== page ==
While Ontario and Quebec are the epicentres of COVID-19 outbreaks in Canada, people in First Nations are being hit the hardest in Western Canada, where they make up half the number of hospitalizations in some provinces. The rising curve is alarming federal officials, who urged the provinces during a press conference in Ottawa on Wednesday to continue prioritizing Indigenous populations as they roll out vaccines. "So what we're saying to Canadians, to Indigenous Peoples, is now is not the time to let down your guard," Indigenous Services Minister Marc Miller said. "This is not the time to ease public health restrictions." As of Jan. 19, Indigenous Services Canada was reporting 5,571 active cases on reserves — most of them in Prairie provinces: British Columbia: 580 Alberta: 1,312 Saskatchewan: 1,196 Manitoba: 2,241 Ontario: 93 Quebec: 144 Atlantic: 5 Indigenous Services Canada has reported 13,873 confirmed COVID-19 cases on reserves since last March. More than 90 per cent are in Western Canada: British Columbia: 1,348 Alberta: 4,459 Saskatchewan: 3,525 Manitoba: 3,643 Ontario: 428 Quebec: 462 Atlantic: 8 First Nation leaders and health experts say there are several reasons why infections are increasing in First Nations in Western Canada, including overcrowding, gatherings, people letting their guard down, relaxed restrictions and people driving in and out of communities with road access for goods and work. Lack of housing With COVID-19 caseloads rising all across Canada, the pandemic is emerging in places where it wasn't before, said Dr. Anna Banerji, an infectious disease specialist at Temerty Faculty of Medicine and the Dalla Lana School of Public Health. "It's quite concerning that COVID is starting to break into these communities," Banerji said. "They've held the forts for so long." Banerji researched respiratory infections in Inuit communities for over two decades. She said the main risk factors facing First Nations are poor access to health care services, underlying ailments, food insecurity, poverty and overcrowding. Banerji said she fears that when people get sick in First Nations, they can't find places to self-isolate. Onekanew (Chief) Christian Sinclair of Opaskwayak Cree Nation, 628 kilometres northwest of Winnipeg, said his community needs 600 more houses. "When you have people living under one roof, anywhere from six to as high as 14 members living under one roof on the Opaskwayak Cree Nation, you can see how quickly that spread can happen," Sinclair said. "We're second-class citizens living in Third World conditions in a first world country." Opaskwayak Cree Nation has had success in preventing and controlling outbreaks by enforcing curfews and monitoring who enters and leaves the community with border patrols paid for by Indigenous Services Canada. The highest funding requests the department has seen for the Indigenous Community Support Fund — which was created to help communities fight COVID-19 — have been for perimeter security, said Valerie Gideon, associate deputy minister of Indigenous Services. Close to 350 First Nations across the country have closed their borders to non-essential travel, she added. But even with the added layer of security in some places, the Assembly of Manitoba Chiefs says 50 per cent of all active COVID cases in Manitoba are First Nations members. Call for stricter provincial measures Relaxed provincial measures are also being blamed for the rise in First Nations cases. The Federation of Sovereign Indigenous Nations in Saskatchewan is calling on the province to close bars and liquor establishments. "We believe alcohol in the bars is a contributing factor," said FSIN Vice Chief David Pratt, who recently recovered from COVID-19. "When you're on alcohol, you're more likely to lose your inhibitions, share drinks and not keep those social distance practices in practices and in check." Grand Chief Jerry Daniels of the Southern Chiefs' Organization in Manitoba is urging the provincial and federal governments to enforce tougher rules to limit travel. Daniels said he thinks caseloads are rising because of people going back and forth from First Nations to urban areas. "I think until COVID is completely wiped out, they should be taking the strongest approach possible," Daniels said. Daniels said nearly 80 per cent of the 34 Anishnaabe and Dakota communities he represents are trying to control the spread of COVID-19. Concern for loss of elders Dr. Shannon McDonald, acting chief medical officer at the First Nations Health Authority in British Columbia, said there isn't enough rapid testing available to test everyone who needs to travel to B.C. First Nations, and some tests can't detect infections in their first few days. "It only takes one person to come in and spend time with people in the community," McDonald said. McDonald fears the pandemic could take a particularly heavy toll on First Nations communties. "I always worry about our elders," McDonald said. "Our elders are our knowledge-keepers, our language holders and they are the human libraries, culturally. So communities are very sensitive to that, but individuals who are choosing not to adhere to public health advice are putting those individuals at risk and I really worry about that." Lawrence Latender, a member of Dauphin River First Nation, has felt first-hand the impact of COVID-19 during an outbreak in his community 250 kilometres north of Winnipeg. He recently lost seven neighbours and friends to the virus, including two aunts and an uncle. "I don't know if I had time to really grieve because it's one thing after the other," Latender said. "It's like you're focused on one death and then you're, well ... 'OK now I got to focus on this one. Ok, this one is gone, now I got to focus on this one.'" Letander, his wife and two young sons also tested positive, but have since recovered. Indigenous Services Canada says that, so far, there have been 120 COVID-19 deaths in First Nations. But with 169 Indigenous communities now administering the Moderna COVID-19 vaccine and more doses on the way, there's hope the chain of transmission will break.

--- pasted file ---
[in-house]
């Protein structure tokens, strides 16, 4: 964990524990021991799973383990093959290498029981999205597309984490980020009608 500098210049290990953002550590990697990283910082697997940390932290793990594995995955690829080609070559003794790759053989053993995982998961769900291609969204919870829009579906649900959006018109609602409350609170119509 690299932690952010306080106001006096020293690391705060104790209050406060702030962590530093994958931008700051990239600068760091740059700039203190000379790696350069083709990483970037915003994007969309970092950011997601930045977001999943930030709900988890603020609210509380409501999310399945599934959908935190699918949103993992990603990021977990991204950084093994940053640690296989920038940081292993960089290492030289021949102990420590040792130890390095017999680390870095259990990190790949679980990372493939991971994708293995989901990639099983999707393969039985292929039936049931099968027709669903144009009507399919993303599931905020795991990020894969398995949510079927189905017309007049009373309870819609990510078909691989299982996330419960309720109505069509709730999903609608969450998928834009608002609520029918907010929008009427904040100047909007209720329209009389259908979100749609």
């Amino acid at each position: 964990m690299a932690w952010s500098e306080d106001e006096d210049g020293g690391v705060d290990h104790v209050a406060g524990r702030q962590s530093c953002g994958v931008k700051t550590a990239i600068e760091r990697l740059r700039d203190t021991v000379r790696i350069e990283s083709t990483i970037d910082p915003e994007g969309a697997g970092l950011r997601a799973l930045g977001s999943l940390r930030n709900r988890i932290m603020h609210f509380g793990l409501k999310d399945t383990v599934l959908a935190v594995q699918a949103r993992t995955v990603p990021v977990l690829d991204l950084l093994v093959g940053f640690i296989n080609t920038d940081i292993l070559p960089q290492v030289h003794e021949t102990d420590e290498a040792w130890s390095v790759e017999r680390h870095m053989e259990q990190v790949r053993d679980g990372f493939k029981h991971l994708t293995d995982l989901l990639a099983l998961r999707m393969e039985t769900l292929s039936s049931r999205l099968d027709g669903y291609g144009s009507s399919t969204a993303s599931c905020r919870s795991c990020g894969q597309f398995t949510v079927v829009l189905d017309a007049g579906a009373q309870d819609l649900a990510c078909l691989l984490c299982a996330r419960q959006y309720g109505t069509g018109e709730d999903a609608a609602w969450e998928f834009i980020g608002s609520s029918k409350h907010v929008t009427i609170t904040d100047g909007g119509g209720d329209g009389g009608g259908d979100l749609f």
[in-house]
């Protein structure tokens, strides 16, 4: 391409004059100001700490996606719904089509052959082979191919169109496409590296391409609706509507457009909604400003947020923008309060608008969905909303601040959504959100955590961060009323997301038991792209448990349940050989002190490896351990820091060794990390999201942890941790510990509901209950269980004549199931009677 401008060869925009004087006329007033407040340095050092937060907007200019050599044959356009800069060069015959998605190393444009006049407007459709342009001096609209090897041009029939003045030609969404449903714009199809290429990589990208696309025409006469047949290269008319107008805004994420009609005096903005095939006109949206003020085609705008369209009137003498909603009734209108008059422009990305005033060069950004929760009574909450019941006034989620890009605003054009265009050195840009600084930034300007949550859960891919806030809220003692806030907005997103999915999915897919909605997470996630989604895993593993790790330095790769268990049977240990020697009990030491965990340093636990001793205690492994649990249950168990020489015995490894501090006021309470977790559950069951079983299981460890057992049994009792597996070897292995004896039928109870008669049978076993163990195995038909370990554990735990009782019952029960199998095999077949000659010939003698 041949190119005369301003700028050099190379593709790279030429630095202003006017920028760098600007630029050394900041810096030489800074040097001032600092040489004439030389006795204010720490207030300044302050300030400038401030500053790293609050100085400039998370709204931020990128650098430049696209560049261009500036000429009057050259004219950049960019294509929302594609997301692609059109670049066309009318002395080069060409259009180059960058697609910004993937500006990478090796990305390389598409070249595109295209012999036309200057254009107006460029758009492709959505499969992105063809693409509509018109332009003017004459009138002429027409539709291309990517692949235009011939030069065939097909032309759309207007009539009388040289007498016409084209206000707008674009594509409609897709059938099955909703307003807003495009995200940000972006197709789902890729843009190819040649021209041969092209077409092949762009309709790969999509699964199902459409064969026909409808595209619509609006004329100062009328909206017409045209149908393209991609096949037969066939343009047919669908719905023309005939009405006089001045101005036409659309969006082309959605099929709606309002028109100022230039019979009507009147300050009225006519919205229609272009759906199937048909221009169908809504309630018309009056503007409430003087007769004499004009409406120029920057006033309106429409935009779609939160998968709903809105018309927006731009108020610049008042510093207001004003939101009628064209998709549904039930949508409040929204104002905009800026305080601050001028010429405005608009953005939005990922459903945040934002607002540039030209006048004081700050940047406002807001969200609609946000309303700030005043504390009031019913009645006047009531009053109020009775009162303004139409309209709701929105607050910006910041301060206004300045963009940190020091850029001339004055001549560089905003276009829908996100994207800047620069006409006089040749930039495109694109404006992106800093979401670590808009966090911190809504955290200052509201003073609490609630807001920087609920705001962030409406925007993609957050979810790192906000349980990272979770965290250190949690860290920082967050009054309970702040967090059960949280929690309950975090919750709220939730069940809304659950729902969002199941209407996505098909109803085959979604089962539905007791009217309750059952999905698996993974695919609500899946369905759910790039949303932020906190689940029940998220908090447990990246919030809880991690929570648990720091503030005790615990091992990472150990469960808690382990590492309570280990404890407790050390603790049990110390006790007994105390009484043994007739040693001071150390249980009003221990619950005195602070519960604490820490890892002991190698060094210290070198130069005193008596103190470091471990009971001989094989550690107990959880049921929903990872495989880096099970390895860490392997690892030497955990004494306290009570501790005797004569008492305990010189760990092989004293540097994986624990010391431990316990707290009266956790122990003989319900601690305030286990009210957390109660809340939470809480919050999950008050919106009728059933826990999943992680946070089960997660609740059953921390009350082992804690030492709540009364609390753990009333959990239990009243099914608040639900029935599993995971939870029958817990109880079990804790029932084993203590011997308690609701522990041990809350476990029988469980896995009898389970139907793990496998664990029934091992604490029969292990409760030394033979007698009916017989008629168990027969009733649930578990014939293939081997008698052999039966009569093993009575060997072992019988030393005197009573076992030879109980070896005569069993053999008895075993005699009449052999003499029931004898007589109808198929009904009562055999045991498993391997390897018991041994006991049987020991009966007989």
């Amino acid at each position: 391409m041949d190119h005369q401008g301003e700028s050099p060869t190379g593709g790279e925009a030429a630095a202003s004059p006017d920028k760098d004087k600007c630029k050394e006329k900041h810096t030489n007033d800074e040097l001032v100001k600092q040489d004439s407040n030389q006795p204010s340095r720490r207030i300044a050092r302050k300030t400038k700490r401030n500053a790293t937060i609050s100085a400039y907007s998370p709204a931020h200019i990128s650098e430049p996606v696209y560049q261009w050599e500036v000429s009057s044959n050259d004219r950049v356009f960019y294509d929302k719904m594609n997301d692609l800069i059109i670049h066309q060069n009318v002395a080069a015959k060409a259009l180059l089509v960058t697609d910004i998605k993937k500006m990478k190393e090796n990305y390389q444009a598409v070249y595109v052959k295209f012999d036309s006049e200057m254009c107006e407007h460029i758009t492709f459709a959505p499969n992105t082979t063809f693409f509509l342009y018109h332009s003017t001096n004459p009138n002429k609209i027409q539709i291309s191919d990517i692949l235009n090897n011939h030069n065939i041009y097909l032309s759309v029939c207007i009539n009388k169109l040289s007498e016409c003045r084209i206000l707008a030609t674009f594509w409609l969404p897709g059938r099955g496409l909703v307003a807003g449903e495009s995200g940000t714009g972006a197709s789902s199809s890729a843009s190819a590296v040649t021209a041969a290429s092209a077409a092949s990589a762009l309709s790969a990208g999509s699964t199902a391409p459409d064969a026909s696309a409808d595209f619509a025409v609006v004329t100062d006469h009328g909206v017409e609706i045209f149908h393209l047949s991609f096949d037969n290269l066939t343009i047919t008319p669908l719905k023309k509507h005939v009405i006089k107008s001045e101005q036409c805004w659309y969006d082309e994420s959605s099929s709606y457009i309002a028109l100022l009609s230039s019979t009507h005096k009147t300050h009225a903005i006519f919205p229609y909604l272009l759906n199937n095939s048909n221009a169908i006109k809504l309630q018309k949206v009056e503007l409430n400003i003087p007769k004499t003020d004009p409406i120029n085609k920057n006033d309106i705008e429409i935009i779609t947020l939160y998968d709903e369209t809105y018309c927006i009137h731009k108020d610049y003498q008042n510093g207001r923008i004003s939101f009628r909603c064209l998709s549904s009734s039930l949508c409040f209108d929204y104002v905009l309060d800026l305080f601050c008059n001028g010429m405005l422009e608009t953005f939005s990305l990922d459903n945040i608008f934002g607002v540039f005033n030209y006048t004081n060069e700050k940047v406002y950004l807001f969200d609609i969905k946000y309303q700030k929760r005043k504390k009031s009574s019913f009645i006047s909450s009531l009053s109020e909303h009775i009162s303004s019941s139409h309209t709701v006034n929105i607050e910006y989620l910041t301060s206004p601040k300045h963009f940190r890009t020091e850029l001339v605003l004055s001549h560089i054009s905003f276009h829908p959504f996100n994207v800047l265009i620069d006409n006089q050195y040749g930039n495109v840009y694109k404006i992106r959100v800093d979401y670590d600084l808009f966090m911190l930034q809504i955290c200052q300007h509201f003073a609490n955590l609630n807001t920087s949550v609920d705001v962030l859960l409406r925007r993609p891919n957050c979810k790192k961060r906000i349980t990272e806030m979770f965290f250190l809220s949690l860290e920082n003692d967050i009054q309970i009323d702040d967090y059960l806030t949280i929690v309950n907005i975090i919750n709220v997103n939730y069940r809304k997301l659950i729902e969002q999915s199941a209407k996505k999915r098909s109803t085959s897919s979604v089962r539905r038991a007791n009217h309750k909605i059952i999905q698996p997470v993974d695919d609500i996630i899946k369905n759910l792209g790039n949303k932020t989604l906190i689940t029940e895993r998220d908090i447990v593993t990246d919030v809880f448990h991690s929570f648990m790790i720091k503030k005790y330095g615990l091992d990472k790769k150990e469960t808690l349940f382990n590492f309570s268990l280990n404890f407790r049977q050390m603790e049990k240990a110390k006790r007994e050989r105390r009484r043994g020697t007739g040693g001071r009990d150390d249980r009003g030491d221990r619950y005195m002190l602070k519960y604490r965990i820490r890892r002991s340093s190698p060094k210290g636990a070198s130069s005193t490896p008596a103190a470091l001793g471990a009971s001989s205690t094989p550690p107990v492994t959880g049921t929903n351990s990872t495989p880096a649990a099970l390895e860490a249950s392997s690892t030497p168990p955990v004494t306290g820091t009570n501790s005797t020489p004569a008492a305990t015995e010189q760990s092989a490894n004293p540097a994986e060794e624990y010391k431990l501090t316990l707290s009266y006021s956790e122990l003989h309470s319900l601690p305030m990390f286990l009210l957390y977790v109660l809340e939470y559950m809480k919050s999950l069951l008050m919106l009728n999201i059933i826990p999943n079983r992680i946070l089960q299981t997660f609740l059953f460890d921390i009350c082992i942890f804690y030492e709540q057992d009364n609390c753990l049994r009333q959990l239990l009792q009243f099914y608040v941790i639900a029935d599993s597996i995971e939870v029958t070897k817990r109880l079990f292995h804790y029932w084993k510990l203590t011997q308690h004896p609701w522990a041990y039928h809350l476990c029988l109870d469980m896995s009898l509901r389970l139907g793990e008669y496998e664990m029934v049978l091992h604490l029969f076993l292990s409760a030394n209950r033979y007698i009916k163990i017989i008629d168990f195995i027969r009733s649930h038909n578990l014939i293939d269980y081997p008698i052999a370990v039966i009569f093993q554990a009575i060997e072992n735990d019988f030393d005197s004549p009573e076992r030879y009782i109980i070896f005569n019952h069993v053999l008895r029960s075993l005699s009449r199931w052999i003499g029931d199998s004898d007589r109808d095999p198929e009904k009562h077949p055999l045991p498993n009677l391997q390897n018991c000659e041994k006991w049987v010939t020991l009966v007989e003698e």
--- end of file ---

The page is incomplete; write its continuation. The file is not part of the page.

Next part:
WASHINGTON — Three new senators were sworn into office after President Joe Biden's inauguration, securing the majority for Democrats in the Senate and across a unified government to tackle the new president's agenda at a time of unprecedented national challenges. In a first vote, the Senate confirmed Biden's nominee for director of national intelligence, Avril Haines late Wednesday, overcoming Republican opposition to approve his first Cabinet member. It's traditionally a show of good faith on Inauguration Day to confirm at least some nominees for a new president’s administration. On Thursday, the new Senate majority leader, Sen. Chuck Schumer, D-N.Y., said he hoped Biden's nominees for the departments of Defence, Homeland Security, State and Treasury could also be swiftly confirmed. “To leave these seats vacant does a disservice to America,” Schumer said at the Capitol. Schumer introduced all six new Democratic senators — the “majority makers” — who he said represent an “expanding Democratic majority." Four are from the West and two from the South. They are a diverse group bringing several firsts to the Senate, along with Schumer's rise as the first Jewish majority leader of the Senate. The three who joined on Wednesday — Jon Ossoff and Raphael Warnock of Georgia and Alex Padilla of California — took the oath of office from Kamala Harris, a former California senator who is first woman to be vice-president, and the first Black woman and Asian-American to hold that office. Warnock, a pastor from the late Martin Luther King Jr.'s church in Atlanta, is the first Black senator from Georgia. Ossoff, a former congressional aide and investigative journalist, is Jewish and also the now youngest member of the Senate, at 33. They won run-off elections in Georgia this month, defeating two Republicans, to lock the majority for Democrats. Padilla, a the son of immigrants from Mexico, becomes his state's first Latino senator, tapped by California’s governor to finish the remainder of Harris’ term. They join a Senate narrowly split 50-50 between the parties, but giving Democrats the majority with Harris able to cast the tie-breaking vote. “Today, America is turning over a new leaf. We are turning the page on the last four years, we’re going to reunite the country, defeat COVID-19, rush economic relief to the people,” Ossoff told reporters earlier at the Capitol. “That’s what they sent us here to do.” Taken together, their arrival gives Democrats for the first time in a decade control of the Senate, the House and the White House, as Biden faces the unparalleled challenges of the COVID-19 crisis and its economic fallout, and the nation's painful political divisions from the deadly Jan. 6 siege of the Capitol by a mob loyal to Donald Trump. Congress is being called on to consider Biden's proposed $1.9 trillion COVID recovery package, to distribute vaccines and shore up an economy as more than 400,000 Americans have died from the virus. At the same time, the Senate is about to launch an impeachment trial of Trump, charged by the House of inciting the insurrection at the Capitol as rioters tried to interrupt the Electoral College tally and overturn Biden’s election. The Senate will need to confirm other Biden Cabinet nominees. Yet as Washington looks to turn the page from Trump to the Biden administration, Republican leader Mitch McConnell of Kentucky is not relinquishing power without a fight. Haines' nomination was temporarily blocked by Sen. Tom Cotton, R-Ark., as he sought information about the CIA's enhanced interrogation program. Sen. Josh Hawley, R-Mo., is holding back the Homeland Security nominee, Alejandro Mayorkas, over Biden's proposed immigration changes. McConnell is refusing to enter a power-sharing agreement with Senate Democrats unless they meet his demands, chiefly to preserve the Senate filibuster — the procedural tool often used by the minority party to block bills under rules that require 60 votes to advance legislation. At her first White House briefing, press secretary Jen Psaki said Biden’s desire to have his Cabinet confirmed and in place is “front and centre for the president,” and she said he was hoping to have his national security nominees in place Thursday or Friday. Psaki said the president will be “quite involved” in negotiations over the COVID relief package, but left the details of the upcoming impeachment trial to Congress. The Senate can “multitask,” she said. That’s a tall order for a Senate under normal circumstances, but even more so now in the post-Trump era, with Republicans badly split between their loyalties to the defeated president and wealthy donors who are distancing themselves from Republicans who back Trump. Speaker Nancy Pelosi, D-Calif., is expected to soon transmit to the Senate the House-passed article of impeachment against Trump, charged with incitement of insurrection, a step that will launch the Senate impeachment trial. Meantime, the power-sharing talks between Schumer and McConnell have hit a stalemate. It’s an arcane fight McConnell has inserted into what has traditionally been a more routine organizing resolution over committee assignments and staffing resources, but a power play by the outgoing Republican leader grabbing at tools that can be used to block Biden’s agenda. Progressive and liberal Democrats are eager to do away with the filibuster to more quickly advance Biden’s priorities, but not all rank-and-file Senate Democrats are on board. Schumer has not agreed to any changes but McConnell is taking no chances. For now, it will take unanimous consent among senators to toggle between conducting votes on legislative business and serving as jurors in the impeachment trial. The House last week impeached Trump for having sent the mob to the Capitol to “fight like hell” during the tally of Electoral College votes to overturn Biden’s election. __ Associated Press writer Mary Clare Jalonick contributed to this report. ___ This story has been updated to correct that Sen. Tom Cotton represents Arkansas, not Oklahoma. Lisa Mascaro, The Associated Press